In troubled times, one of the biggest challenges parents face is knowing how to transfer their faith to their children. Because we have learned how challenging life can be, we want our kids to know how to depend on Christ as their Rock, whether it’s on the battlefield of the school playground or on a real battlefield one day across the globe. But how?
Several years ago I read a story about a family who lived a comfortable, peaceful life in a happy community. Unexpected national events in their country changed everything for this mom and dad and their two daughters, 11 and 8.
In the months leading up to the beginning of World War I, life changed dramatically for Elizabeth, 11, and her Armenian family living in Turkey, the land of their ancestors. Raised by parents who followed Christ and taught the truths of Scripture, Elizabeth’s world began to implode in April 1915 when her father was arrested and beaten by Turkish soldiers, who accused him of crimes he did not commit.
He was offered sanctuary if he renounced Christ and gave allegiance to Mohammad, but he refused. After he was arrested a second time, Elizabeth searched for him and found him badly beaten. On her knees, with her face near his, she heard him say, “Never give up Christ no matter how much suffering might come. Christ died for us. We can be as brave in His name.”
That was the last time Elizabeth saw her father. She fled with her mother and sister to another city, where they found work as servants.
‘My own time has come’
Elizabeth’s employers began to pressure her to deny Christ, but her mother told her, “Remember your father’s example.” Then her mother admitted, “My own time for facing that question has come. I was told today that all Armenian adults must acknowledge Mohammed or be exiled.” She began crying and continued, “I cannot give up Christ no matter how much you girls will need me. I cannot give Him up. I know that He will watch over you both.”
The next day her mother was taken away, along with hundreds of other Armenians. Elizabeth and her sister were now orphans.
Can you imagine the pain that Elizabeth’s parents felt when they talked to her for the last time? They desperately wanted to protect her and her sister, to keep them from suffering. But they knew they could not renounce their Savior. So they did the very best thing they could do—they put their daughters in the hands of Jesus. By faith.
God rescued the two girls and kept them safe through the end of the war, and they immigrated to the United States.
Could I trust God?
When I first read this story, all of my children were safely in my nest. I wondered if I had the faith to act as these parents did. Could I trust God to take care of my children if He took me or both Dennis and me to heaven? Did I believe His sovereignty and goodness would be unchanging if He allowed them to go through something harmful or painful?
What most of us face today is nothing like the instability in Turkey a hundred years ago. But the answer is still the same. Jesus Christ is still on His throne, and He can still be trusted to take care of us—no matter what that looks like. That’s what we need to teach our children so they can put their faith in Christ and trust Him in everything.
If our kids are anxious and fearful, they’re probably picking it up from us. And if we want them to be full of faith, they need to pick that up from us, too.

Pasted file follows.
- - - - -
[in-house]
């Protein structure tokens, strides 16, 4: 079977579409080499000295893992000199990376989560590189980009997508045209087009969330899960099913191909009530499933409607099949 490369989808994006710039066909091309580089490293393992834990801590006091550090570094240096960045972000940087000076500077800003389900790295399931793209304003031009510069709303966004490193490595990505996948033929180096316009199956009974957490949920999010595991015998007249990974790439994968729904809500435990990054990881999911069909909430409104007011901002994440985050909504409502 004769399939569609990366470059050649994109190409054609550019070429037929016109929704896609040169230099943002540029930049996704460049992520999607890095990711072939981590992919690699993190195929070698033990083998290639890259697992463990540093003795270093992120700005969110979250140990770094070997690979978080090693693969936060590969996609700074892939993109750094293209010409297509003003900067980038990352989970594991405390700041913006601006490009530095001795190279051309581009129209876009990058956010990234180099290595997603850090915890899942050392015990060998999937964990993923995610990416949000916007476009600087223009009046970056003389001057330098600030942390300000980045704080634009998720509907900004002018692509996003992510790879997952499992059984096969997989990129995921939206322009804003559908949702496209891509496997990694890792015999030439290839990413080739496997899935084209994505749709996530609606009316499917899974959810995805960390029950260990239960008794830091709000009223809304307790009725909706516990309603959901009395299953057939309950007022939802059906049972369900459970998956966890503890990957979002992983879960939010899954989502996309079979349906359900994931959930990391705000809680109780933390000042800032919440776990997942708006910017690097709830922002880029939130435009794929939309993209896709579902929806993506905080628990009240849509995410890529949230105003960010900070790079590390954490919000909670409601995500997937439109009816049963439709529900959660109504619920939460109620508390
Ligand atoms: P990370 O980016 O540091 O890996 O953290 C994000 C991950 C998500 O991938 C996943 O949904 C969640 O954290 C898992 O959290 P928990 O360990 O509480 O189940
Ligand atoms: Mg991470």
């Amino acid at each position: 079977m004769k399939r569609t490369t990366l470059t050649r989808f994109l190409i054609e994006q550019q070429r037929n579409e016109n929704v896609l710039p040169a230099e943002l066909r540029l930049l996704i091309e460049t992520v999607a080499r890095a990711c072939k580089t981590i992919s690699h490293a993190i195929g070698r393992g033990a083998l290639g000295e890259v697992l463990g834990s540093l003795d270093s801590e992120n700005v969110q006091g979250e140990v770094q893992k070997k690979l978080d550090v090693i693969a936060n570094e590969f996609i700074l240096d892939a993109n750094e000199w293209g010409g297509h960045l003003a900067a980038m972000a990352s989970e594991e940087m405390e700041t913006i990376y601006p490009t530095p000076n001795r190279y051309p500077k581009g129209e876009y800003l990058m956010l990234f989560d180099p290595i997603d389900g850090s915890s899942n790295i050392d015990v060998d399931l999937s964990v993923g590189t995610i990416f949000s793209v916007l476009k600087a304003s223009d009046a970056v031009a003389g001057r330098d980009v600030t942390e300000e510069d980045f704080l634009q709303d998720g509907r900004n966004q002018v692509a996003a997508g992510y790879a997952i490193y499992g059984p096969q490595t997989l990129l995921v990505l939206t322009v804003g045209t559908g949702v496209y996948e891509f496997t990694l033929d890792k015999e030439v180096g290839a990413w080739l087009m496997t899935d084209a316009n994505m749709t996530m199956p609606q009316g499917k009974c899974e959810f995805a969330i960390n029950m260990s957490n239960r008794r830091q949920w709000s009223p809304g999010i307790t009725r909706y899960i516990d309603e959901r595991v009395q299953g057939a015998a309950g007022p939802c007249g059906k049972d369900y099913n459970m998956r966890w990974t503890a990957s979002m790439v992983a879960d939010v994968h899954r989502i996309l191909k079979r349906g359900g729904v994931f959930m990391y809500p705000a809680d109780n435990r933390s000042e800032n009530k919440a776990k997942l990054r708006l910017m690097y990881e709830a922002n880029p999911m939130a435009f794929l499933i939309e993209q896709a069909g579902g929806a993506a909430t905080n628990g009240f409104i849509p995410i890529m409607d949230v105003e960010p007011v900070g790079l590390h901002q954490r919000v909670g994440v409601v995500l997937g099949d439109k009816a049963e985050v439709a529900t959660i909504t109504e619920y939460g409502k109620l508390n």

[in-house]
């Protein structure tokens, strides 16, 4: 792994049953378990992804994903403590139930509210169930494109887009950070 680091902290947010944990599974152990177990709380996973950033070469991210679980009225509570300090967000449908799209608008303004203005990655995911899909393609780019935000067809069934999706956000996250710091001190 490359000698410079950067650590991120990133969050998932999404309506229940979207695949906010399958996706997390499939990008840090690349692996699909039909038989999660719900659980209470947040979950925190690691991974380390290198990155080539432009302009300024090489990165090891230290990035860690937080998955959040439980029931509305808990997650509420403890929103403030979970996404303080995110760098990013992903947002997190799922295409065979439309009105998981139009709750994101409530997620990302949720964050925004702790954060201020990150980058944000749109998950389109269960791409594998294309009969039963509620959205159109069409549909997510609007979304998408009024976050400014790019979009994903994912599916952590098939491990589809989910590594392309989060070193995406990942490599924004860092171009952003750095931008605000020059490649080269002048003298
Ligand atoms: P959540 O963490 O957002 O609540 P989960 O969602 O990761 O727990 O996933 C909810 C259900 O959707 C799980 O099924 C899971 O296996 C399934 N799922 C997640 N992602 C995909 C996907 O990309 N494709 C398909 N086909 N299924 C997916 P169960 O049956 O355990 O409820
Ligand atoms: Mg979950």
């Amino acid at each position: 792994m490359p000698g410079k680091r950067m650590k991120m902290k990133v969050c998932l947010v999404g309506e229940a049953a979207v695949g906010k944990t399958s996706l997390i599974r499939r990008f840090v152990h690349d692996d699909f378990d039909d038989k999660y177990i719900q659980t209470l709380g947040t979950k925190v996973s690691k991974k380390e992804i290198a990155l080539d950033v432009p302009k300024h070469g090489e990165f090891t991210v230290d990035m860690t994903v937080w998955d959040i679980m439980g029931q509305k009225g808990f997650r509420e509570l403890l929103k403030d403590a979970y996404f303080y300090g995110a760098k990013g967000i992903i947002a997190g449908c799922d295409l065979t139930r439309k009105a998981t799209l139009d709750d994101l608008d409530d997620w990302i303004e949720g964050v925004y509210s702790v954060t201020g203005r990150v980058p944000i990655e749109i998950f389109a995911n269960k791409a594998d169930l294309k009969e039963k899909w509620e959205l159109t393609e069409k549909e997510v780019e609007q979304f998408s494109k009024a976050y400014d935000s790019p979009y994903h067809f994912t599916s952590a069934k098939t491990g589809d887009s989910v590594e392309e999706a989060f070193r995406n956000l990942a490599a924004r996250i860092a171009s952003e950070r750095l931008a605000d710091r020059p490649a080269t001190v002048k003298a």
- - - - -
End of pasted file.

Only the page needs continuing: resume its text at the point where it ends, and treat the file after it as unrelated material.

So that’s the question for moms and dads. Do you really believe God is big enough?
Followers of Christ today stand on the same Rock that believers have trusted for over 2,000 years. No matter what is happening in the world, that Rock is Jesus Christ.
Teaching your children
So how do you pass this truth on to your children, so they will rely on this same solid foundation as they grow into adulthood?
Deuteronomy 6:4-9 was a consistent source of guidance for Dennis and me as we raised our children. It begins with a statement that Jesus later identified as the “greatest commandment”: “You shall love the Lord your God with all your heart and with all your soul and with all your might.” This is what you need to teach your children, and it should be a way of life—not something you restrict to Sunday school or family devotions.
God’s Word should be “on your heart”—something that is so central to your existence that you can’t help but talk about it to your children. In the daily circumstances of life, you will find many opportunities to tell your children about God, about His Son Jesus Christ, and about what He did for us.
Point them to Christ
As they grow older, initiate conversations with your children as they encounter the normal troubles kids face in life—difficulties at school, with friends, with unfair adults, with bullies. These are great times to point them to Christ and teach them how to trust God. They will encounter trouble, and if you don’t teach them how to handle it, you’re setting them up for great disappointment.
Give your kids permission to articulate what they’re feeling and experiencing. The family needs to be a safe place to express their fears and disappointments. Those are great moments for you to love them, affirm them, and help them make wise choices. And in times of cultural instability, you can act as a “spiritual commentator” of sorts—talking through current issues and helping them see a biblical perspective.
I think that’s our calling as parents, to model a faith that is authentic and strong and rooted in the Rock, and that’s what our children will notice. We have to remember to model that in what we say and what we do, because our kids are paying attention.
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